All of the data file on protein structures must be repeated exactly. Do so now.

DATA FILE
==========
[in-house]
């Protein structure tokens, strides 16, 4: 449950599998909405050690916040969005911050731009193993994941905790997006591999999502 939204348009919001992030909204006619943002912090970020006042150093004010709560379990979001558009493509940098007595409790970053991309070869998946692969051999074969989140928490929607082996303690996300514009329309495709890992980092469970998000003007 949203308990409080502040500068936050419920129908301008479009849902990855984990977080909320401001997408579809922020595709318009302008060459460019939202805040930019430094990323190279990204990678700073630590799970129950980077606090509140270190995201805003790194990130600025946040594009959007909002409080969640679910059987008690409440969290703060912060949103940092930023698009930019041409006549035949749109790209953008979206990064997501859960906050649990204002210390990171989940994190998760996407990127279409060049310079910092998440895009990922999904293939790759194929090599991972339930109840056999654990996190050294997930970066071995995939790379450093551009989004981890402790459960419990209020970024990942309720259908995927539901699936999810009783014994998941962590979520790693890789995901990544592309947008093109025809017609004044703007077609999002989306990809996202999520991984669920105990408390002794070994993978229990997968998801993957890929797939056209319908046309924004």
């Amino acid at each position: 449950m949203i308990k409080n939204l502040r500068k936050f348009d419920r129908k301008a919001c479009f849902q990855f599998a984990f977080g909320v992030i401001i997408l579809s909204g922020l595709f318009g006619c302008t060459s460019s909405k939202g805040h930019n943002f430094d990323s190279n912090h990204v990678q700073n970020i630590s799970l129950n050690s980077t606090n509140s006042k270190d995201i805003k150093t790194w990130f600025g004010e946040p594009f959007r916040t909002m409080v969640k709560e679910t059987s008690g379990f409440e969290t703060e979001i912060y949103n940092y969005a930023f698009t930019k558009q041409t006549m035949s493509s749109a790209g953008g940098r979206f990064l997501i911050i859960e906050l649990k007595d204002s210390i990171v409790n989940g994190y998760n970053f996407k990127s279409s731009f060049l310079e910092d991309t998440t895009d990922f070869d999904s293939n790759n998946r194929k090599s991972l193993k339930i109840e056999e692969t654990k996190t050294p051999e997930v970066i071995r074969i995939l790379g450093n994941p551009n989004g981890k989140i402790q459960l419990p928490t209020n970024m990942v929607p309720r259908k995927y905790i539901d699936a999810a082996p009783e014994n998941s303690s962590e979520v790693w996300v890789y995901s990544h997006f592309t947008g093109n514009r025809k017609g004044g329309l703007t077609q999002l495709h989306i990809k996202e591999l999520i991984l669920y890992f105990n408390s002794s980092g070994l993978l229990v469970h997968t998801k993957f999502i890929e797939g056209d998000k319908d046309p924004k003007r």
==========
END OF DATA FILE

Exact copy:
[in-house]
């Protein structure tokens, strides 16, 4: 449950599998909405050690916040969005911050731009193993994941905790997006591999999502 939204348009919001992030909204006619943002912090970020006042150093004010709560379990979001558009493509940098007595409790970053991309070869998946692969051999074969989140928490929607082996303690996300514009329309495709890992980092469970998000003007 949203308990409080502040500068936050419920129908301008479009849902990855984990977080909320401001997408579809922020595709318009302008060459460019939202805040930019430094990323190279990204990678700073630590799970129950980077606090509140270190995201805003790194990130600025946040594009959007909002409080969640679910059987008690409440969290703060912060949103940092930023698009930019041409006549035949749109790209953008979206990064997501859960906050649990204002210390990171989940994190998760996407990127279409060049310079910092998440895009990922999904293939790759194929090599991972339930109840056999654990996190050294997930970066071995995939790379450093551009989004981890402790459960419990209020970024990942309720259908995927539901699936999810009783014994998941962590979520790693890789995901990544592309947008093109025809017609004044703007077609999002989306990809996202999520991984669920105990408390002794070994993978229990997968998801993957890929797939056209319908046309924004």
């Amino acid at each position: 449950m949203i308990k409080n939204l502040r500068k936050f348009d419920r129908k301008a919001c479009f849902q990855f599998a984990f977080g909320v992030i401001i997408l579809s909204g922020l595709f318009g006619c302008t060459s460019s909405k939202g805040h930019n943002f430094d990323s190279n912090h990204v990678q700073n970020i630590s799970l129950n050690s980077t606090n509140s006042k270190d995201i805003k150093t790194w990130f600025g004010e946040p594009f959007r916040t909002m409080v969640k709560e679910t059987s008690g379990f409440e969290t703060e979001i912060y949103n940092y969005a930023f698009t930019k558009q041409t006549m035949s493509s749109a790209g953008g940098r979206f990064l997501i911050i859960e906050l649990k007595d204002s210390i990171v409790n989940g994190y998760n970053f996407k990127s279409s731009f060049l310079e910092d991309t998440t895009d990922f070869d999904s293939n790759n998946r194929k090599s991972l193993k339930i109840e056999e692969t654990k996190t050294p051999e997930v970066i071995r074969i995939l790379g450093n994941p551009n989004g981890k989140i402790q459960l419990p928490t209020n970024m990942v929607p309720r259908k995927y905790i539901d699936a999810a082996p009783e014994n998941s303690s962590e979520v790693w996300v890789y995901s990544h997006f592309t947008g093109n514009r025809k017609g004044g329309l703007t077609q999002l495709h989306i990809k996202e591999l999520i991984l669920y890992f105990n408390s002794s980092g070994l993978l229990v469970h997968t998801k993957f999502i890929e797939g056209d998000k319908d046309p924004k003007r």